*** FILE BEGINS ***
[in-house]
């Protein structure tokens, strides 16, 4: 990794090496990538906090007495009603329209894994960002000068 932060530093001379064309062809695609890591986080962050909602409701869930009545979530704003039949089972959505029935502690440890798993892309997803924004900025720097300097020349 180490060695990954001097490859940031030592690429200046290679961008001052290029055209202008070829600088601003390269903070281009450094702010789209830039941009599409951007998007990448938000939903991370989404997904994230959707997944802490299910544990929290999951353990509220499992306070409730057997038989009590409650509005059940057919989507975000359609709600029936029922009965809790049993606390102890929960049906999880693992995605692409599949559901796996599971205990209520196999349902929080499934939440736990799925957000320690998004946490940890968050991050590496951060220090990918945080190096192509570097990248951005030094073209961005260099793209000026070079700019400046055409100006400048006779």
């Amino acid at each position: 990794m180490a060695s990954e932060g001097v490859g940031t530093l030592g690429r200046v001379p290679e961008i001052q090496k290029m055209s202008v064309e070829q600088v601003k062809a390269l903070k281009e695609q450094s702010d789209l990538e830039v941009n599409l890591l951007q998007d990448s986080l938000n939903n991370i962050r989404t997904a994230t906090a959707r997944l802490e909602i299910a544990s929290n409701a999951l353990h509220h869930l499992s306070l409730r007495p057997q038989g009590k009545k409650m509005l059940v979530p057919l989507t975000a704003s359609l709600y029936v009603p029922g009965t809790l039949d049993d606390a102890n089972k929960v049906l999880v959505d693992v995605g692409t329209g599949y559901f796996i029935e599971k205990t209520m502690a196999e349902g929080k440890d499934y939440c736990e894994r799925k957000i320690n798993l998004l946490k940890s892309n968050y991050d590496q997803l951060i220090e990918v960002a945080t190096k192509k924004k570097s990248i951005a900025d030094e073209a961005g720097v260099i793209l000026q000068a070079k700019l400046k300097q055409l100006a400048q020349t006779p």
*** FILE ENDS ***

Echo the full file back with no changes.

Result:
[in-house]
């Protein structure tokens, strides 16, 4: 990794090496990538906090007495009603329209894994960002000068 932060530093001379064309062809695609890591986080962050909602409701869930009545979530704003039949089972959505029935502690440890798993892309997803924004900025720097300097020349 180490060695990954001097490859940031030592690429200046290679961008001052290029055209202008070829600088601003390269903070281009450094702010789209830039941009599409951007998007990448938000939903991370989404997904994230959707997944802490299910544990929290999951353990509220499992306070409730057997038989009590409650509005059940057919989507975000359609709600029936029922009965809790049993606390102890929960049906999880693992995605692409599949559901796996599971205990209520196999349902929080499934939440736990799925957000320690998004946490940890968050991050590496951060220090990918945080190096192509570097990248951005030094073209961005260099793209000026070079700019400046055409100006400048006779």
């Amino acid at each position: 990794m180490a060695s990954e932060g001097v490859g940031t530093l030592g690429r200046v001379p290679e961008i001052q090496k290029m055209s202008v064309e070829q600088v601003k062809a390269l903070k281009e695609q450094s702010d789209l990538e830039v941009n599409l890591l951007q998007d990448s986080l938000n939903n991370i962050r989404t997904a994230t906090a959707r997944l802490e909602i299910a544990s929290n409701a999951l353990h509220h869930l499992s306070l409730r007495p057997q038989g009590k009545k409650m509005l059940v979530p057919l989507t975000a704003s359609l709600y029936v009603p029922g009965t809790l039949d049993d606390a102890n089972k929960v049906l999880v959505d693992v995605g692409t329209g599949y559901f796996i029935e599971k205990t209520m502690a196999e349902g929080k440890d499934y939440c736990e894994r799925k957000i320690n798993l998004l946490k940890s892309n968050y991050d590496q997803l951060i220090e990918v960002a945080t190096k192509k924004k570097s990248i951005a900025d030094e073209a961005g720097v260099i793209l000026q000068a070079k700019l400046k300097q055409l100006a400048q020349t006779p």